Here are some totally kewl things that Riki has said.
About labels and identities:
This is a seduction of language, constantly urging you to name the constituency you represent rather than the oppressions you contest. It is through this Faustian bargain that political legitimacy is purchased.
Riki's view of transgendered women at the Michigan Women's Music Festival:
One woman asked me what kind of reaction I wanted from attendees and I answered, "Boredom."
Commenting on the gender system:
Fear, shame, and economic discrimination are the tools the gender system uses to keep us all in binary genders. They are the cost of crossing the line. I am supposed to feel terminally self-conscious, freakish, and alone.
In fact, anyone in their right mind would feel so too. It is not a sign of dysfunction, but a sign of good reality-testing and sensitivity. Someone would have to be totally cut off from their emotions or be in a psychotic break to not feel that way.
Commenting on the death of Matthew Shepard:
What seems unavoidable is the recognition that those singled out for special brutality -- gay men like Mr. Shepard, who are small, slight and gentle [...] -- are most often people who are in some way "visibly" queer; that is, they are those whose bodies or genders don't fit in some way with social conceptions of "real men" or "real women."
Thus, whenever gender is raised as an issue, it is inevitably read down, and written off, as a "transgender." But gender is not a "trans thing." Queer bias crimes, like queer people, have always been about gender, and always will be. When perpetrators look for a target, they don't look for Ellen -- they look for Lea DeLaria.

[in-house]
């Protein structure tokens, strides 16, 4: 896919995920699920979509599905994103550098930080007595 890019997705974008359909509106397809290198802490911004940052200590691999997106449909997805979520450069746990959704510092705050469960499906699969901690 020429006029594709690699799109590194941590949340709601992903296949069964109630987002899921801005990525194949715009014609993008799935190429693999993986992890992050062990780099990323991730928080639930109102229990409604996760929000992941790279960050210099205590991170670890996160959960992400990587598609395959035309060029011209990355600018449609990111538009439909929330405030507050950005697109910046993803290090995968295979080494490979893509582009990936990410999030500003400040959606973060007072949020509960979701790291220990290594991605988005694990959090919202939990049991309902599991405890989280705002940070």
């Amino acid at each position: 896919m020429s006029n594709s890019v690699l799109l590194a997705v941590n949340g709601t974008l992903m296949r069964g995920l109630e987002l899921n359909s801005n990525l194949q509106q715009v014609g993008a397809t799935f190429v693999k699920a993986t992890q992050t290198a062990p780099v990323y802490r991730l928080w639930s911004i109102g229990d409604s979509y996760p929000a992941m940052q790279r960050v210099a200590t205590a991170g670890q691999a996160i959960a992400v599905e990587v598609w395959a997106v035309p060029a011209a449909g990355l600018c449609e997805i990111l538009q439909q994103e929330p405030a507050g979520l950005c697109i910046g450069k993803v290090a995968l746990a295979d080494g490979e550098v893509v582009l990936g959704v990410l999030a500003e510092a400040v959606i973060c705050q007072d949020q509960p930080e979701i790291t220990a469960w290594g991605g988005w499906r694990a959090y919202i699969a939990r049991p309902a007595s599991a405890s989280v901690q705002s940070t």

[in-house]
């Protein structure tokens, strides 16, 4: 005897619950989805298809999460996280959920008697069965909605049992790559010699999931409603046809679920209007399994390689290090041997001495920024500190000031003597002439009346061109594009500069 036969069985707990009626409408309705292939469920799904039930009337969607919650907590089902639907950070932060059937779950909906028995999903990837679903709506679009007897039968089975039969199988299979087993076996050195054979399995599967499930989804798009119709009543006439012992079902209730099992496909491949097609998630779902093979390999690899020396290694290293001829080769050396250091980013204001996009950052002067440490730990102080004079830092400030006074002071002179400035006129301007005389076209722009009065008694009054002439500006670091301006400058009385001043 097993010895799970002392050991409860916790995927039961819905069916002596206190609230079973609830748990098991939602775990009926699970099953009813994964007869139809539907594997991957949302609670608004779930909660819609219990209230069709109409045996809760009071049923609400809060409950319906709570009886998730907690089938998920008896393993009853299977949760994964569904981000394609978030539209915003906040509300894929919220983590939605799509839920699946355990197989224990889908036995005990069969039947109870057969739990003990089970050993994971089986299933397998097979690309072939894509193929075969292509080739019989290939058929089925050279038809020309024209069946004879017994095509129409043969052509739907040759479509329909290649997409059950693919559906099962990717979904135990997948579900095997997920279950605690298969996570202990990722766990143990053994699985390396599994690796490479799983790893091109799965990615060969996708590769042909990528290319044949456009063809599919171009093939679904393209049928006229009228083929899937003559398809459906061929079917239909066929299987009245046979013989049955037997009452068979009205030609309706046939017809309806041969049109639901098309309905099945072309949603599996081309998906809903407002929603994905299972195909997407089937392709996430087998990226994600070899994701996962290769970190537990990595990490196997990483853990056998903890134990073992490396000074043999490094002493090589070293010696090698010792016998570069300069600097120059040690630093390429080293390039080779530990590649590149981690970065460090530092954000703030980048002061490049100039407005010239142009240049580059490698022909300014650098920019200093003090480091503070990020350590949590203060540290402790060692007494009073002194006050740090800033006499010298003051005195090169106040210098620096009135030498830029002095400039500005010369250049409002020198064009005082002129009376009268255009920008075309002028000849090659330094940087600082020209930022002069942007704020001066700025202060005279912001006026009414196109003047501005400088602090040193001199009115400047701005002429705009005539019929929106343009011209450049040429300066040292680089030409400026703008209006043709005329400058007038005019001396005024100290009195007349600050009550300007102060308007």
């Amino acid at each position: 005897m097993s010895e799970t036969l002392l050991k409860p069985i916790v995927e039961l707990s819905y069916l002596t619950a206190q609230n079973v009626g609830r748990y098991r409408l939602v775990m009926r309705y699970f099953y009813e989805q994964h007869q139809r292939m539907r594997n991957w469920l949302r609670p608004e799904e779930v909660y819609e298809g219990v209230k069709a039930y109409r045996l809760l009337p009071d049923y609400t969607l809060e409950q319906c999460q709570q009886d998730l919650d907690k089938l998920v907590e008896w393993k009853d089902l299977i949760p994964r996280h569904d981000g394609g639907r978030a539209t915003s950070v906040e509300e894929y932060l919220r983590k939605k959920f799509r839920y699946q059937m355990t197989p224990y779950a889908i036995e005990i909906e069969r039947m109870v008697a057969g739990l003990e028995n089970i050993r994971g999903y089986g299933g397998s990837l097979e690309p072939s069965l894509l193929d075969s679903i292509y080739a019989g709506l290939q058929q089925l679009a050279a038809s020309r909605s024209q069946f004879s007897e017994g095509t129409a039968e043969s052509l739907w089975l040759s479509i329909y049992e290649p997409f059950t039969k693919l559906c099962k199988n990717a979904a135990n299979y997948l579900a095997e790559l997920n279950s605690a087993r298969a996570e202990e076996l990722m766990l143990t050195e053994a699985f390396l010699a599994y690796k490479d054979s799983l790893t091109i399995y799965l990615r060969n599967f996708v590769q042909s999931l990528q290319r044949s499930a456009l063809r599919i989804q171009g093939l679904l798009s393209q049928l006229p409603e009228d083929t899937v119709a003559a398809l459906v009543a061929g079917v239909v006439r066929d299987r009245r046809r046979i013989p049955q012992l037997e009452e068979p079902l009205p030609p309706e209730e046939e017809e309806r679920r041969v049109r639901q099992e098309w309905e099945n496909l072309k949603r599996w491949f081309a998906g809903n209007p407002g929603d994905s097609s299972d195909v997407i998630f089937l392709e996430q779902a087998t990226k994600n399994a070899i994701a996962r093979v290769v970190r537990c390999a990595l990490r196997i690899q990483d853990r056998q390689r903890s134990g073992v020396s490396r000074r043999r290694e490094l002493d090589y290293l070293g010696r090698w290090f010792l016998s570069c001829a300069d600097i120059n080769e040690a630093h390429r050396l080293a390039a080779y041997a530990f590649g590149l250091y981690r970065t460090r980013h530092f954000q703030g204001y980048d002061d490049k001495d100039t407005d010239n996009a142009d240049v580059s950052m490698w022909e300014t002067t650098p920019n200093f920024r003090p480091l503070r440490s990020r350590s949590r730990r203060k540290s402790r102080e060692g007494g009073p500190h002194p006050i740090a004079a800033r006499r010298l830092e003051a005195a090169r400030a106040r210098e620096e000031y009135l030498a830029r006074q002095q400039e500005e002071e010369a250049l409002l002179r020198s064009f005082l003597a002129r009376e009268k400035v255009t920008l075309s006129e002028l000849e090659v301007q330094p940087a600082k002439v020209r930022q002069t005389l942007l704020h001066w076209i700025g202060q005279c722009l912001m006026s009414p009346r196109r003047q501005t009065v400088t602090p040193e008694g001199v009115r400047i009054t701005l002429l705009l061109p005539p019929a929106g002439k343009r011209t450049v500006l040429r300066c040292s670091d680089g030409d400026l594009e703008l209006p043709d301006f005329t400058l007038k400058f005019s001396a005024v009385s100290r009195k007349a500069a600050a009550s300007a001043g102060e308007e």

In fact, stone butches, diesel dykes, nelly fairies, drag and trans people have always been the visible face the gay community showed a hostile world, and more than a few have the scars to prove it. Unfortunately, whenever such crimes are committed, they are immediately claimed by national gay activists as being solely about orientation.
Commenting about her face on the cover of Transgender Tapestry:
It's not that it's not a flattering picture, but I think there is a tendency for us to play up people who look "real" and "pass". I am very worried about pictures of me like that getting out. And I was shocked that it was on the front cover, because I think sometimes it becomes self-opppressive. It's like when black magazines always used to print a front cover with a woman with light skin and narrow noses and "good hair". I think at a certain point we need to learn to celebrate the kinds of faces and bodies that most of us have, and not just those among us who approximate an ideal that originates elsewhere. I don't need to be "just like a real" anything. I want to be "just like" the way we are.